I still have time to edit this, incidentally, so if you feel strongly about the word choice or what gets put in vs. left out, I’m all ears.

Curiously, a few years before “música urbana” became the new industry term, the media had already announced the dawn and dusk of the “hurban” era — a term given to the new formats adopted (and, before too long, dropped) by such radio franchises as La Kalle, centered on reggaeton but also including Spanish-language rap, r&b, NYC-based bachata and other styles that could be confidently classed as hispanic-urban. I corresponded recently with a student working on a paper about the rise and fall of “hurban,” or as they described the project:

I am currently interested in the mass proliferation of “hurban” media outlets during 2004-2006, and their eventual demise from mainstream radio. Basically, I hope to analysis why “mainstream” Reggaeton, a la N.O.R.E.’s Oye Mi Canto and Daddy yankee’s Gasolina, has “fallen off,” so to speak, of the mainstream U.S. media circuit.

So if you can answer some of these questions, that would be so helpful:

Why do you think Reggaeton and the “hurban” radio station phenomena failed to hold a spot in the mainstream media? Was it a backlash from Anglo-audiences, who were quick to jump on the catchy Reggaeton bandwagon but soon decided they did not really understand the music? Or was it a feeling from the young Latino demographic that the music “sold out” to corporate interests?

Or, was it simply the repetitive nature of the music (use of dem-bow, “copycat” artists, similar lyrics) no longer attracted the same attention?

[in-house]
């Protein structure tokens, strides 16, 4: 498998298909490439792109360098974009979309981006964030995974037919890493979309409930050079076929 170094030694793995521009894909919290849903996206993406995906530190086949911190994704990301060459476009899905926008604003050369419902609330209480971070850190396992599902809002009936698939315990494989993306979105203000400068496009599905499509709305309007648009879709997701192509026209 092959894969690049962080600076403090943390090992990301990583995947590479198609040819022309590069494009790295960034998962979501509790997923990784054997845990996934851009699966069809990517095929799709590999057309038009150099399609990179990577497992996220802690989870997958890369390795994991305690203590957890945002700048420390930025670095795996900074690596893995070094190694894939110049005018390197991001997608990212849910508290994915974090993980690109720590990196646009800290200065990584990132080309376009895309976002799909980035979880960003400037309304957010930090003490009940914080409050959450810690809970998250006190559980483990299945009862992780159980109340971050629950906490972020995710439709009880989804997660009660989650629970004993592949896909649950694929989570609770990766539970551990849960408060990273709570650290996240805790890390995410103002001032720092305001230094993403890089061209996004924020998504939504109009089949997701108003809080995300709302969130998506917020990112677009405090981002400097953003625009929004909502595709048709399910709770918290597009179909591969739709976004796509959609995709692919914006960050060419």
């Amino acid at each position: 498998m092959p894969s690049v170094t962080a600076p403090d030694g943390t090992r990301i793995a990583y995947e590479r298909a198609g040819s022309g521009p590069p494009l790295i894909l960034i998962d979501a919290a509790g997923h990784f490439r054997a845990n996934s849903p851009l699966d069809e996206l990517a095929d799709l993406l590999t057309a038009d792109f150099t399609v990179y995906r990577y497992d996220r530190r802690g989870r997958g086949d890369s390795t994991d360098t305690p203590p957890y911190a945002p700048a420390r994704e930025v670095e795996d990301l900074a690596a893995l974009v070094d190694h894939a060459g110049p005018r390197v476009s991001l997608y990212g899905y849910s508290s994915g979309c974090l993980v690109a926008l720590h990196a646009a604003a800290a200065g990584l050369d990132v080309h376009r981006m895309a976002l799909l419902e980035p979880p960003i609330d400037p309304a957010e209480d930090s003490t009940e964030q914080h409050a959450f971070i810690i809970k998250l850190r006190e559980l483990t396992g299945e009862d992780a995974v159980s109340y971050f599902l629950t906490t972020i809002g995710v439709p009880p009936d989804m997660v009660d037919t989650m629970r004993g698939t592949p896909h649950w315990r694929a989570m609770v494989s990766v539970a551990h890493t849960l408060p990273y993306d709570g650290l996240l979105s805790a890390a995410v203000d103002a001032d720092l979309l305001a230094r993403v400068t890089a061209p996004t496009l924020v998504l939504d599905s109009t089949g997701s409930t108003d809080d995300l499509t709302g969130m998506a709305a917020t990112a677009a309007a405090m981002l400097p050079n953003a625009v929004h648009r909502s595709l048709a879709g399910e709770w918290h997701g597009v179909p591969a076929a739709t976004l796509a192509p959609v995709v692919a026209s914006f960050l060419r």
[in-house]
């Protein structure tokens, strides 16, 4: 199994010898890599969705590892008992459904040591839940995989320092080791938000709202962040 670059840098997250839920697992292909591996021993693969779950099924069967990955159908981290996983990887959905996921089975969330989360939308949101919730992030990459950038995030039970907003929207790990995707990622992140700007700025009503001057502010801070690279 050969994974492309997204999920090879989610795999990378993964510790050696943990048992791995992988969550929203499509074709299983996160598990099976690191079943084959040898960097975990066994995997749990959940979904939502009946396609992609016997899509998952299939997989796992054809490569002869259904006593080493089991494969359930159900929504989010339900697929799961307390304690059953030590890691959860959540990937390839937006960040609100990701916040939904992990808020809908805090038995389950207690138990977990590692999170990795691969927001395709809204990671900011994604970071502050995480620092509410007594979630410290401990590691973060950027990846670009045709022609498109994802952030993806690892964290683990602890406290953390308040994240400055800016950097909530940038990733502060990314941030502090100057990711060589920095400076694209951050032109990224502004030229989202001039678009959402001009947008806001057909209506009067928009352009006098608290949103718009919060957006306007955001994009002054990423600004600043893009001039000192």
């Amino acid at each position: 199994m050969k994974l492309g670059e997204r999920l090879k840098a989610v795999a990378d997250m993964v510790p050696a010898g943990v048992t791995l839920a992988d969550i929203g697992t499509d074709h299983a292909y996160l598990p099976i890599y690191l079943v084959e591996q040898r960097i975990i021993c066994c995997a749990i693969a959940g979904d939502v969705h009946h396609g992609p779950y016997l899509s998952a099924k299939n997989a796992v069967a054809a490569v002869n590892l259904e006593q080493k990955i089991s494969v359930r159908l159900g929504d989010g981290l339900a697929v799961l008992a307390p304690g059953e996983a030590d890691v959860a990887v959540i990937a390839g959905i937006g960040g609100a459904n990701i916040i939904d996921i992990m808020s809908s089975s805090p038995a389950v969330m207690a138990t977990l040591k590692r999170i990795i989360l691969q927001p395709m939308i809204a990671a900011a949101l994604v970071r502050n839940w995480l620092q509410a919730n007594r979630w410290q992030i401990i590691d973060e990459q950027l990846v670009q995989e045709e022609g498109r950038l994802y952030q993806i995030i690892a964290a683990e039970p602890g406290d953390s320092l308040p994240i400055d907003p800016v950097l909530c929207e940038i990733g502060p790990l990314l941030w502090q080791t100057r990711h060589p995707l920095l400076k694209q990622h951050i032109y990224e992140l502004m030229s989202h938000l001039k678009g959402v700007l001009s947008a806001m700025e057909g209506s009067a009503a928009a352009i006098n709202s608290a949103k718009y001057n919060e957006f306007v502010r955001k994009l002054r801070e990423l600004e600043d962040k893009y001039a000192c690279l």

Do you think there will be a resurgence of Reggaeton in the mainstream pop music circuit?

These are interesting questions, if familiar. I was happy to hazard some answers, though once again, I’d be eager to hear from people who have other evidence or narratives to offer. Here’s what I replied:

I think one thing that needs to be put into context is how much the “hurban” marketing angle was a relatively contained (if well hyped) experiment on the part of major media conglomerates like Clear Channel and Univision. If we understand it as an exercise in top-down, corporate branding — as opposed to grassroots demand, regardless of the extent to which it sought to tap into that — then it becomes easier to explain the sudden abandonment of the format when it failed to meet high expectations.

Another thing to note is that the question of the rise and fall of “hurban” is separate from the question of reggaeton’s fleeting heyday in the Anglo mainstream; hurban format stations were not pitched at Anglo listeners. On the other hand, reggaeton’s receding from mainstream urban radio and MTV (where it maintains a marginal presence, but a presence all the same) and the failure of the “hurban” format might have the same root cause(s), as you imply. My sense is that a certain lack of interest in reggaeton/hurban was less about an Anglo lack of comprehension or a Latino disenchantment with the corporatization of the genre, and more with a sense of saturation and sameness: at the height of reggaeton’s (mainstream/media) popularity, radio DJs and major record labels were pulling from a relatively small pool of hits and artists, and the Luny Tunes sound was so dominant — and momentarily successful — that it crowded out other approaches. I think a lot of people just got bored.

That said, it’s worth noting that reggaeton — or whatever one wants to call it (and it’s telling that “música urbana,” not so different from “hurban” as labels go, has become the latest umbrella term for the music) — continues to offer a fair amount of variety to listeners willing to seek it out. I’m not sure what it will be called the next time there is a resurgence of Spanish-language dance-pop in the mainstream pop circuit, but I’m quite confident that we’ll hear that sort of thing again. The underlying reasons for reggaeton’s mid-decade explosion — burgeoning Latino demographics in the US, savvy music entrepreneurs, a timely stylistic overlap with contemporary club music — are factors that remain very much in play.